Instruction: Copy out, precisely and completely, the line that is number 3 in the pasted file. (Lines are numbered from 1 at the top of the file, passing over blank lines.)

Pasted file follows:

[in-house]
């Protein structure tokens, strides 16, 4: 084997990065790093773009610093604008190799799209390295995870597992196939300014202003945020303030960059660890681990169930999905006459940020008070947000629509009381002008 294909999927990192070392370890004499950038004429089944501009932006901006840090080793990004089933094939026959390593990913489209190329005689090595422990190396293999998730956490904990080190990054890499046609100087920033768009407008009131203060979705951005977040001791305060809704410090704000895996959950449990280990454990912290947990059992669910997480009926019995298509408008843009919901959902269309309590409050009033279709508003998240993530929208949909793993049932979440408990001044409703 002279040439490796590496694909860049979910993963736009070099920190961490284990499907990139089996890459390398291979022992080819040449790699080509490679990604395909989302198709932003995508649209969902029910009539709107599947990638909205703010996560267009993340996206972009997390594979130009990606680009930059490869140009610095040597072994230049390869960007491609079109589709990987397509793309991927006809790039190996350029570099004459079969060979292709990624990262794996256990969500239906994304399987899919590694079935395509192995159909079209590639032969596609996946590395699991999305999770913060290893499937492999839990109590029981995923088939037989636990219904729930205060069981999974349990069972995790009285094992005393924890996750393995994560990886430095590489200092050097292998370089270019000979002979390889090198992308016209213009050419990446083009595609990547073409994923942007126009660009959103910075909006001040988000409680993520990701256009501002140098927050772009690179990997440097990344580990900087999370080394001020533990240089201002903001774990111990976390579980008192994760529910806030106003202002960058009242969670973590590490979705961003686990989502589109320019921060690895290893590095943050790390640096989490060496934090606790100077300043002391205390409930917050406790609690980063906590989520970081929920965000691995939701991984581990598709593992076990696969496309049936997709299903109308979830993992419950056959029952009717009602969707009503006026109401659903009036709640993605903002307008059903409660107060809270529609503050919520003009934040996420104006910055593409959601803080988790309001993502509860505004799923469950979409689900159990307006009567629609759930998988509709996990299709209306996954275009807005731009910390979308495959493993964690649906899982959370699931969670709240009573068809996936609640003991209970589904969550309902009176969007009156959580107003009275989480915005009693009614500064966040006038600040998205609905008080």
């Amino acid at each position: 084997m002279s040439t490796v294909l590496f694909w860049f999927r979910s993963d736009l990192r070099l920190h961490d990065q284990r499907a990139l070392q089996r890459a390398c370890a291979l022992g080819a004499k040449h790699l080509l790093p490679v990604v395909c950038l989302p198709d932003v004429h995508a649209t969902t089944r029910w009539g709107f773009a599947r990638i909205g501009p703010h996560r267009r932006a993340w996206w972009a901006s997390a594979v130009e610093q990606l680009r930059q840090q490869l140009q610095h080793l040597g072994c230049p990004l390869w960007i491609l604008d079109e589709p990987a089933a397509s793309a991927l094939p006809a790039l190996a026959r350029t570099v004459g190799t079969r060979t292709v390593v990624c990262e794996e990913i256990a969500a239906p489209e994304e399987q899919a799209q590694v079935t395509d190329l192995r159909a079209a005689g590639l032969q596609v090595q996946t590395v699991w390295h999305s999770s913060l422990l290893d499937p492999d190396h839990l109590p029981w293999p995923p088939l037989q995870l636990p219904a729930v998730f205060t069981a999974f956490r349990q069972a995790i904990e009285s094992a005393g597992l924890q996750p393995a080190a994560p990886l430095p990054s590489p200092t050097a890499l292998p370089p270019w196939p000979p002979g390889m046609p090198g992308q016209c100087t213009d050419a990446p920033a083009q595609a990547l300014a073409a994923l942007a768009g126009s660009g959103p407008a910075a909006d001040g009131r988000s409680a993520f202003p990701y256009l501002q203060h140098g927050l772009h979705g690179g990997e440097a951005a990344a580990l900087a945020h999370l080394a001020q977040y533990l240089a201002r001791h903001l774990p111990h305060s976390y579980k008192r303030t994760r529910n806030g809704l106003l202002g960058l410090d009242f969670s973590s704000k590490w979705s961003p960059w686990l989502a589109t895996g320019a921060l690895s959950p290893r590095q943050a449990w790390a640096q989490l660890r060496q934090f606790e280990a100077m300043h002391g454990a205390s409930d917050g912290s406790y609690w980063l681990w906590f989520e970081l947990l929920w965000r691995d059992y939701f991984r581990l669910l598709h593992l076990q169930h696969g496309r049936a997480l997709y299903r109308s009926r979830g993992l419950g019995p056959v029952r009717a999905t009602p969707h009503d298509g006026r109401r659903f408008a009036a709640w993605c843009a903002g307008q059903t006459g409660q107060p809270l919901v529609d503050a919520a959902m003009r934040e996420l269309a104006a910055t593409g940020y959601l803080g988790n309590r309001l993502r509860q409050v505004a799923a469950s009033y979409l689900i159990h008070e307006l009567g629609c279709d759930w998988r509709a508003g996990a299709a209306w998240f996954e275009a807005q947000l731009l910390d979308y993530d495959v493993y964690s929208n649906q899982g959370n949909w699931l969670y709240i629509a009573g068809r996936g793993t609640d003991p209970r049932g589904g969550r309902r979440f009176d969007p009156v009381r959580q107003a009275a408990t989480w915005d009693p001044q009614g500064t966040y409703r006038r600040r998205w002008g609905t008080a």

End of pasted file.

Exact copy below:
């Amino acid at each position: 084997m002279s040439t490796v294909l590496f694909w860049f999927r979910s993963d736009l990192r070099l920190h961490d990065q284990r499907a990139l070392q089996r890459a390398c370890a291979l022992g080819a004499k040449h790699l080509l790093p490679v990604v395909c950038l989302p198709d932003v004429h995508a649209t969902t089944r029910w009539g709107f773009a599947r990638i909205g501009p703010h996560r267009r932006a993340w996206w972009a901006s997390a594979v130009e610093q990606l680009r930059q840090q490869l140009q610095h080793l040597g072994c230049p990004l390869w960007i491609l604008d079109e589709p990987a089933a397509s793309a991927l094939p006809a790039l190996a026959r350029t570099v004459g190799t079969r060979t292709v390593v990624c990262e794996e990913i256990a969500a239906p489209e994304e399987q899919a799209q590694v079935t395509d190329l192995r159909a079209a005689g590639l032969q596609v090595q996946t590395v699991w390295h999305s999770s913060l422990l290893d499937p492999d190396h839990l109590p029981w293999p995923p088939l037989q995870l636990p219904a729930v998730f205060t069981a999974f956490r349990q069972a995790i904990e009285s094992a005393g597992l924890q996750p393995a080190a994560p990886l430095p990054s590489p200092t050097a890499l292998p370089p270019w196939p000979p002979g390889m046609p090198g992308q016209c100087t213009d050419a990446p920033a083009q595609a990547l300014a073409a994923l942007a768009g126009s660009g959103p407008a910075a909006d001040g009131r988000s409680a993520f202003p990701y256009l501002q203060h140098g927050l772009h979705g690179g990997e440097a951005a990344a580990l900087a945020h999370l080394a001020q977040y533990l240089a201002r001791h903001l774990p111990h305060s976390y579980k008192r303030t994760r529910n806030g809704l106003l202002g960058l410090d009242f969670s973590s704000k590490w979705s961003p960059w686990l989502a589109t895996g320019a921060l690895s959950p290893r590095q943050a449990w790390a640096q989490l660890r060496q934090f606790e280990a100077m300043h002391g454990a205390s409930d917050g912290s406790y609690w980063l681990w906590f989520e970081l947990l929920w965000r691995d059992y939701f991984r581990l669910l598709h593992l076990q169930h696969g496309r049936a997480l997709y299903r109308s009926r979830g993992l419950g019995p056959v029952r009717a999905t009602p969707h009503d298509g006026r109401r659903f408008a009036a709640w993605c843009a903002g307008q059903t006459g409660q107060p809270l919901v529609d503050a919520a959902m003009r934040e996420l269309a104006a910055t593409g940020y959601l803080g988790n309590r309001l993502r509860q409050v505004a799923a469950s009033y979409l689900i159990h008070e307006l009567g629609c279709d759930w998988r509709a508003g996990a299709a209306w998240f996954e275009a807005q947000l731009l910390d979308y993530d495959v493993y964690s929208n649906q899982g959370n949909w699931l969670y709240i629509a009573g068809r996936g793993t609640d003991p209970r049932g589904g969550r309902r979440f009176d969007p009156v009381r959580q107003a009275a408990t989480w915005d009693p001044q009614g500064t966040y409703r006038r600040r998205w002008g609905t008080a």